Debra Allard is the unassuming personality and cheesemaker behind Cheeses Loves You, a local cheesemaking workshop she runs regularly from the Burringbar Hall.
She decided she liked people more than she loved business (the business of cheese manufacturing that is) and while this is true, she also loved cheesemaking. So, the natural course she’s taken combines her love and passion.
Debra spends her time between creating mouldy products and moulding the skills of new home-cheesemaking protégés.
Debra is truly a cheesy lady, so if you’re turned off by pert and quick-witted people, and you hate passionate teachers, you’re lactose intolerant, or you’ve perhaps just turned vegan – then look away now, hide someplace and don’t come out until the next issue of The Good Life.
I must disclose that cheeses are some of my favourite people.
You may find me in the corner at a party speaking gently to a well-made brie or quark. A good St Maure, firm goat, ash-white-mould, can get me all teary, sogging up my crackers. So, if you’re the type of person who can get intimate with cheesecloth, or up close and personal with blue or Stilton, then you’re not alone.
Cheesemaking is becoming a local craze in the northern rivers and Cheeses Loves You is in the business of moulding minds – just out of Mooball (I love the name of this suburb; it lends itself to nearby cheesemaking).
‘I love networking with other chefs in the region. Francisco, of Francisco’s Table fame, is very supportive along with Robert Costanzo from Nomadic Kitchen. Belinda Jeffery is my sounding board with cheese and ideas, and she’s attended a class too.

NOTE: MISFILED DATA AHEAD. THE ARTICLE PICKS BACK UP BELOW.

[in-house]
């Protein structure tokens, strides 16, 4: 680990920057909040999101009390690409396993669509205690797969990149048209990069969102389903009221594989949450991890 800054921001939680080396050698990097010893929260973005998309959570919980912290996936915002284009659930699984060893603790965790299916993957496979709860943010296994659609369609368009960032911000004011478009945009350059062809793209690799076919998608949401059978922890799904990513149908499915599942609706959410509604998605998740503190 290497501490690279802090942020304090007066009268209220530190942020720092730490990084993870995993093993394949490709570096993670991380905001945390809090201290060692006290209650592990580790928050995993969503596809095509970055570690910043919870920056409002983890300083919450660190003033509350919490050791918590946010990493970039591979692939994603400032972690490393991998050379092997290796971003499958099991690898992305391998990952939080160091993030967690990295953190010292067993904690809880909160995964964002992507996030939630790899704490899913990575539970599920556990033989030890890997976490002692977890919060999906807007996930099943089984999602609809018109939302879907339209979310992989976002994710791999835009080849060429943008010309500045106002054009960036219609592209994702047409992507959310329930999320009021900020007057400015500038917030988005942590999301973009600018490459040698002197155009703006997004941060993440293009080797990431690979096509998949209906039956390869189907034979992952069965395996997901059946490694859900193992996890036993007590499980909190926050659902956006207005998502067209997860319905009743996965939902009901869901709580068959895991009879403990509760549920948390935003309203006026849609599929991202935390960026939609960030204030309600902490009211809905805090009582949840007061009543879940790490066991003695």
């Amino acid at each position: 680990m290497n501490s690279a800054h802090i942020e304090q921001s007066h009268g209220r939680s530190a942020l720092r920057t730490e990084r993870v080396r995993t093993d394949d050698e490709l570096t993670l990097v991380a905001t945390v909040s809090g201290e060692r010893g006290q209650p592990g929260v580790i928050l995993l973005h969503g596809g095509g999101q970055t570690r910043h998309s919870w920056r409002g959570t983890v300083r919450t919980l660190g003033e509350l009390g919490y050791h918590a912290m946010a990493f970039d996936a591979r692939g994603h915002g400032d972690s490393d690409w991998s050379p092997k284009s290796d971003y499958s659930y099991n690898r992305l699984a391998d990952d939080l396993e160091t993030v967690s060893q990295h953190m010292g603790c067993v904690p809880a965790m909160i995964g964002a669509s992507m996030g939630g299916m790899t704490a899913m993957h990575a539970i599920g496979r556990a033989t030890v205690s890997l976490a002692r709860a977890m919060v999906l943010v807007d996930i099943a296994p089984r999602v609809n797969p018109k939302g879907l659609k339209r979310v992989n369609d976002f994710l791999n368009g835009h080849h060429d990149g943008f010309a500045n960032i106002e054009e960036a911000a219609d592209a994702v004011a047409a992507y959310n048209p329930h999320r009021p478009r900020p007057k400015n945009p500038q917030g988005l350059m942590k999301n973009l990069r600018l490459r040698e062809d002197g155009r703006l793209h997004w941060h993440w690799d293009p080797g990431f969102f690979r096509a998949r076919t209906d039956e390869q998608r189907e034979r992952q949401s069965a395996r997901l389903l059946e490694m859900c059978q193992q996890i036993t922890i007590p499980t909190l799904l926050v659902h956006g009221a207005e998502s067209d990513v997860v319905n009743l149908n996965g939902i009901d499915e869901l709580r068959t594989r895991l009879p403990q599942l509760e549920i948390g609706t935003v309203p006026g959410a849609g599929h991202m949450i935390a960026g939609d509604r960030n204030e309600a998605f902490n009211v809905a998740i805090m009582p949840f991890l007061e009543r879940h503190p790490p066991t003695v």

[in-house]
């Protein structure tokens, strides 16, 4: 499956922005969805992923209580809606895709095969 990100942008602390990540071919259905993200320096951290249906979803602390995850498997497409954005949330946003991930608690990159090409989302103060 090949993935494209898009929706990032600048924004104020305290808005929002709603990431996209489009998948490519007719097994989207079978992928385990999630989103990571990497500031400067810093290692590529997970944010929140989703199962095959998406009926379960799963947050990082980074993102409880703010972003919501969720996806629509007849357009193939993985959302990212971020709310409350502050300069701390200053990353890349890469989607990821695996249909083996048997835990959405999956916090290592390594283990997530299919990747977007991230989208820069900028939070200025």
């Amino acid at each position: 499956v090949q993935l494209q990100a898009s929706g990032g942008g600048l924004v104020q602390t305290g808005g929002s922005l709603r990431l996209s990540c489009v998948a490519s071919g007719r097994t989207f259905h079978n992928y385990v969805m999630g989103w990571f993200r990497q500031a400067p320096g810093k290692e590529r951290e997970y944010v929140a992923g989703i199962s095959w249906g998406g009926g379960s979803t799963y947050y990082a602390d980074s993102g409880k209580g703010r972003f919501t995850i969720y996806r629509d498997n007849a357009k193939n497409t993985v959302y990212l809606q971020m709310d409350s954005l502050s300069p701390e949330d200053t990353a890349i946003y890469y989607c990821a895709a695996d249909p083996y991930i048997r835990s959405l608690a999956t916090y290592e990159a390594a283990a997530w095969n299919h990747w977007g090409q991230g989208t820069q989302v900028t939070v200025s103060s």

‘I don’t want to name drop as it does sound a bit wanky; however, the support I receive from foodies is tremendous,’ Debra told me.
‘The main idea of my classes is to demystify the process of making cheese using fresh local milk. I usually obtain only pasteurised milk from Norco for my classes, although at home I play with fresh raw local Jersey milk and sometimes I use this raw – although mostly I pasteurise the raw milk myself.
‘Some people are happy to attend one class, then they see how hard it is to make 10 litres of milk into cheese. Others become as addicted to cheesemaking as I am.
‘The latest love of my life (I do feel sorry for my family) is cloth-bound cheddars. I’ve learnt this art from one of the best cheddar makers in the UK, Mike Reeve. Mike, who is in Australia with his family, is running Mt Tamborine’s Witches Chase Cheese.
‘I’m so addicted to this cheese, even though it requires nearly two hours of hand-stirring the curd, and I’m doing so many of them that I’ve had to purchase a second cheese fridge to mature them in. 2015 will be another huge year for me with lots more ideas, adventures and cheese education,’ Debra added.
If you’re interested in joining Debra in a moulding of the minds there are two options: a cheesemaking workshop in the Burringbar Hall or perhaps a beginner class at the Byron Community College in Mullumbimby.
To put curds in Debra’s whey contact her on mobile 0404 812 011 or the Byron Community College on 6684 3374.